Straight men who have sex with men do so for a number of reasons, but in general such activity is about physical release and sexual behaviors, not about attraction or desire for another man.
Transgender people--more specifically, people who were born male but present themselves as female--are Brazil's single most marginalized group.
Cross-dressers have often been misunderstood and maligned, especially in societies with rigid gender roles.
Butch-femme identities are controversial and difficult to define with precision, but both roles subvert prescribed gender and sexual expectations; ultimately, the butch-femme dynamic is a unique way of living and loving.
Glbtq people have been in the vanguard of gentrification, a process of renewing neighborhoods that has both positive and negative effects.
The homosexuality of Frederick the Great of Prussia was an open secret during his reign, yet some historians have attempted to deny it or to diminish its significance.
Since the advent of the Internet, lesbians, gay men, and sexual and gender nonconformists of all kinds have been able to use a variety of computer-mediated communications to meet and network both on- and offline.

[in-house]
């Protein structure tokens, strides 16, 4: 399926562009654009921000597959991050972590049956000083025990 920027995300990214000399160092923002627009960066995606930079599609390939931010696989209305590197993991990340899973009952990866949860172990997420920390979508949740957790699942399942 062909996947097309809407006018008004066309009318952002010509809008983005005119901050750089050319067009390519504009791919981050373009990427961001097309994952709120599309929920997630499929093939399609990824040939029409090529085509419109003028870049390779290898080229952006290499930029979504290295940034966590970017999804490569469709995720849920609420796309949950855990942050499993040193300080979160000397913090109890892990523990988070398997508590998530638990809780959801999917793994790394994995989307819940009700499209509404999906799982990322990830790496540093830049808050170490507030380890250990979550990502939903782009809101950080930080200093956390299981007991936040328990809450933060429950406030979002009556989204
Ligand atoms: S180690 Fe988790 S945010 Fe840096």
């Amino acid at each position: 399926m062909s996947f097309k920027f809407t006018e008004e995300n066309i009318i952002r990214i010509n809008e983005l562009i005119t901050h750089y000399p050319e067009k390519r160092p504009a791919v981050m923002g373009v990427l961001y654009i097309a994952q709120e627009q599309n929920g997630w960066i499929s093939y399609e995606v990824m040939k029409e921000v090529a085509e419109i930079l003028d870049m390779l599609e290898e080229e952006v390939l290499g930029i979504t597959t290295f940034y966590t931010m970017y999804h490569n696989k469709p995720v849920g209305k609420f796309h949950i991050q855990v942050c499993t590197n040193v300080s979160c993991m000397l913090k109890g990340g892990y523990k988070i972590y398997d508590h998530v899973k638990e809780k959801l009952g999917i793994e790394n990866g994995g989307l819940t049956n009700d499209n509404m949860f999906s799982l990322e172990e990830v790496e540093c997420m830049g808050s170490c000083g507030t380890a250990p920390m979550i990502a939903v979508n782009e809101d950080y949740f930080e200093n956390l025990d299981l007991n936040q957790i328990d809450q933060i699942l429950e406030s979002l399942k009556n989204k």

Formed soon after the Stonewall Riots of 1969, the short-lived but influential Gay Liberation Front brought a new militancy to the movement that became known as gay liberation.
On October 6, 2012 at the Human Rights Campaign National Dinner in Washington, D.C., Chad Griffin presented the National Equality Award to NAACP President Ben Jealous, who was instrumental in moving his organization to support marriage equality.
Jealous, who became president of the legendary 103-year-old civil rights organization in 2008, led the NAACP to endorse marriage equality in May 2012. As David Edwards reported in The Raw Story on May 21, 2012, when Jealous spoke to reporters about the decision, he became emotional.
"Our calling as an organization is to defend the U.S. Constitution," Jealous told reporters in May. "We are here to speak to matters of civil law and matters of civil rights."
With his voice trembling Jealous said, "I'm a bit moved. My parents' own marriage was against the law at the time and they had to return here to Baltimore after getting married in Washington, D.C. And the procession back was mistaken for a funeral procession because it was so quixotic to people to see all these cars with these headlights on, having to go from one city all the way to the next just so they could have a party after they got married in their own home. This is an important day."
In presenting the award to Jealous on October 6, Human Rights Campaign President Chad Griffin revealed that his very first meeting on the job was with Jealous.